Pain, Gain and the Race of Life
July 25, 2012
This summer, the world is looking towards London to celebrate its athletes. For them, the saying ‘no pain, no gain’ is part of their path to excellence. For the rest of us, we might be left wondering whether all this pain is necessary. Wouldn’t life be much easier if we only had gain?
Nobody wants pain and crises, but in life, it is inevitable that we will go through such experiences. They are a general part of life – there is no life without pain. In fact, from a Buddhist perspective there is a lot of truth in the saying ‘no pain, no gain’, though maybe not exactly in terms of how it is usually understood.
How to make it work for you
If we know how to use our wisdom in dealing with the pain and difficulties we go through, such experiences can help us develop greater understanding and inner wealth.
1. Accept that pain is a natural part of life: From time to time we will go through pain, emotional turmoil and crises, simply because all of these are part and parcel of our human existence.
Therefore, understanding that however hard we might try we cannot exactly avoid such experiences, we might as well accept them and learn something from them. However hard we might try to avoid the inevitable, when we accept and attempt to understand painful experiences, we can learn and grow.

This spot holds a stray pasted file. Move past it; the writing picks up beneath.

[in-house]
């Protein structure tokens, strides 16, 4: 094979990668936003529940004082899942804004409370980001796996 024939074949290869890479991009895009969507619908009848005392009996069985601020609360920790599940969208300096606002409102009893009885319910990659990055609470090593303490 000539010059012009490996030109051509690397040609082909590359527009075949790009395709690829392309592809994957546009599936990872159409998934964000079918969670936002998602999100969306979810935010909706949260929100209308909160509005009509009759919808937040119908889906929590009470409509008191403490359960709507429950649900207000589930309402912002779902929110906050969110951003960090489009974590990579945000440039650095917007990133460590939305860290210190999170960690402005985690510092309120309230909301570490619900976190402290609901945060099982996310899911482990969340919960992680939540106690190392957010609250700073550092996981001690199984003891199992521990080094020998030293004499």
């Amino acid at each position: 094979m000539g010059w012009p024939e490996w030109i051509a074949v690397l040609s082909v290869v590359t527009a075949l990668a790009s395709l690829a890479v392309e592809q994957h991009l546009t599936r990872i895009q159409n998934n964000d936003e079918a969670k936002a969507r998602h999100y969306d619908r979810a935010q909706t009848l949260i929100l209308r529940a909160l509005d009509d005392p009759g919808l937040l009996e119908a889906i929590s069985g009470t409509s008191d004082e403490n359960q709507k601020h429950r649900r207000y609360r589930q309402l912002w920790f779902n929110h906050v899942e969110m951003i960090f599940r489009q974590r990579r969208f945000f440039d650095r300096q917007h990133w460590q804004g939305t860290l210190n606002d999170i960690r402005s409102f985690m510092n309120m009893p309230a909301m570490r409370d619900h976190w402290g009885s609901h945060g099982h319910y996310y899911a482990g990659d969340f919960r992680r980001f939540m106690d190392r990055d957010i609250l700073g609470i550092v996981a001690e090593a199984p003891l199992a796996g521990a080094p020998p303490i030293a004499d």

2. Pain and joy are – like light and darkness – two sides of the same medal. They are interdependent and inseparably connected to each other. When painting a picture or taking a photograph, if there is no light and no darkness, there is no picture and there is no painting. It is the very contrast of light and darkness that brings out the beauty and the colour.
Similarly, since we do have a life, there is no point in saying that we want a life without problems and crises. That would be just like saying that we would like to have a picture without light and darkness. To take this train of thought further, from that perspective even life itself seems to be dependent on death, too. There is no life without death – and the opposite is equally true.
This kind of understanding can really help us appreciate this experience called life – and appreciate the opportunities that we have to help ourselves and help others.
3. Wake up, wise up: Whenever we face any form of crisis and apply our wisdom to it, pain has the ability to make us aware of our physical and mental state – like a kind of wake-up call. Even though we might not be exactly happy about the pain, we can then find a way of appreciating the experience. Rather than focusing exclusively on getting rid of the pain as quickly as possible we are able to extract something meaningful from those feelings.
We all have a mind, and there is no mind without wisdom. Let us use our wisdom meaningfully, to see the nature of life, rather than using it to try to see a painting without light or shade.
However in order to bring out our inherent wisdom, we really have to allow ourselves a moment to contemplate. By extracting anything that is helpful for our minds, we can help ourselves and help others. We don’t need to move mountains. It’s so simple – all we have to do is share our experience.
When we embrace pain as part of the mosaic of our life experiences, we gain a new perspective on life and the world – and get ahead together in the race of life.
Published at www.huffingtonpost.co.uk